“Are you mom enough?”
This was the cover headline on TIME magazine’s Mother’s Day edition. It was accompanied by a picture of a toddler standing on a chair, breastfeeding from his model-perfect mother.
Shameless ploy to sell magazines? Of course it was. But we buy it anyway.
Let’s face it; the “mommy wars” sell. From magazines to books to talk shows and television programs, we just can’t get enough of judging and often times, bashing other mothers’ choices on parenting.
The TIME article was subtitled, “Why attachment parenting drives some mothers to extremes.” But the article had nothing extremist in it. Instead, it described some mothers’ choices to breastfeed her child(ren) into toddlerhood or to make the decision to quit her job and stay home to take care of her children or to respond to a baby’s cries instead of letting him/her cry it out. Wow, how extreme.
In reality the article barely touched on individual mother’s choices so much as it described Dr. Bill Sears’ evolving philosophy on parenting and his lucrative business promoting that philosophy. That’s a win-win for Dr. Sears and a win-win for TIME magazine but a huge loss for women.
Describing attachment parenting as extreme or shaking our heads at women who choose high-powered careers in addition to motherhood is an effective way to pit woman against woman.
I’ve been on both sides of the working vs. at-home debate, and I can say that neither is optimal or superior to the other. Both come with different sets of challenges, and women would be wise to spend their time uniting around causes that make these challenges easier for women instead of arguing over whether they exist or which one is more difficult.
Do men argue over these issues? No. In fact no one blinks an eye if a man “chooses” to continue working after his child is born. And if a man chooses to be an at-home dad, most women will applaud him and some may even secretly wish her spouse would do the same thing.
When it comes to child-rearing, again, men spend little to no time arguing with their male counterparts about whether or not breastfeeding is best or whether or not responding to his six-month-old’s night-time cries means he’s spoiling his child.
Men tend to weigh the options, decide what they think is best, then do it… end of story. Women tend to weigh their options, decide what’s best, check it over with several other women and a host of publications on the issue, then do it, worry about it, and second-guess it. And perhaps that’s our problem – we second-guess ourselves and other mothers far too often.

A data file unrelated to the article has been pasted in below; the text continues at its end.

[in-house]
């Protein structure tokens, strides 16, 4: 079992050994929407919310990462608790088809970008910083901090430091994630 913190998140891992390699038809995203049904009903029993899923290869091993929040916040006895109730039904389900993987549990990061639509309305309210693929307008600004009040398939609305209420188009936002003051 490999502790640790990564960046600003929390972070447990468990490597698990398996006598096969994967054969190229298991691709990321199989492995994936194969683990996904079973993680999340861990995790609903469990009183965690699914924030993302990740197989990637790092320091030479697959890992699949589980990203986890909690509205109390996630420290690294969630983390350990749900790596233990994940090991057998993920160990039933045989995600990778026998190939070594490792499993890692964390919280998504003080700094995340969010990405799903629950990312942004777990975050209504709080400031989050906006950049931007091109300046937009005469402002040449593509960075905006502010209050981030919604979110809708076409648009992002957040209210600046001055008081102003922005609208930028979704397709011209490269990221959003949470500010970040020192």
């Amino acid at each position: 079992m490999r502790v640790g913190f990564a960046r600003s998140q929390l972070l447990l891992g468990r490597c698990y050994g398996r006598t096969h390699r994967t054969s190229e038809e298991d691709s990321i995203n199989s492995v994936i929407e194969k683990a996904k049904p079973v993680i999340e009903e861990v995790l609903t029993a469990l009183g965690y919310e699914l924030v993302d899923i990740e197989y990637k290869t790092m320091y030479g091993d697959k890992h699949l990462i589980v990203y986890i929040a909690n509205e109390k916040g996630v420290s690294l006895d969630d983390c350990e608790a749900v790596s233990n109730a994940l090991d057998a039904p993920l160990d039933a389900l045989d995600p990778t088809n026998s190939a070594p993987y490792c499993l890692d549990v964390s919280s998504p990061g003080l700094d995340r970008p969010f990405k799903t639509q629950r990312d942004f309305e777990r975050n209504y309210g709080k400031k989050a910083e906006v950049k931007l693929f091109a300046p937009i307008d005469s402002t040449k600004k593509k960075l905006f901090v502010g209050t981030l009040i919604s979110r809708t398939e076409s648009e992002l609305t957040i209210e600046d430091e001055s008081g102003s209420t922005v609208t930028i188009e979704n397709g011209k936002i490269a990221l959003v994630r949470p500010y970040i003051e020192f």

Women tend to believe they bear the solely responsibility for their child(ren)’s outcome. We forget that much of a child’s personality is decided before he/she enters this world. We forget that life’s circumstances may hand us problems we weren’t prepared to deal with. We forget that we are human. We will make mistakes. We can only do the best we can with what we know at this moment in time.
Doctors and authors and other “experts” have made a mint off of our guilt and worries. And while it’s fine to consult an “expert” or ask advice from another, we need to be more supportive of the choices all women make. Whether it’s the choice to become a mother or the choice to stay at home or the choice to medicate a depressed child, we should rally around each other and the knowledge that mothers, more than doctors or authors, know their child best.
When we feed into the idea that others know better, we relegate our authority. We must refuse to buy-in to the blame game and judgment game and refuse to give up our choices. Instead, we must fight for them, unite behind them and advance the power that is motherhood.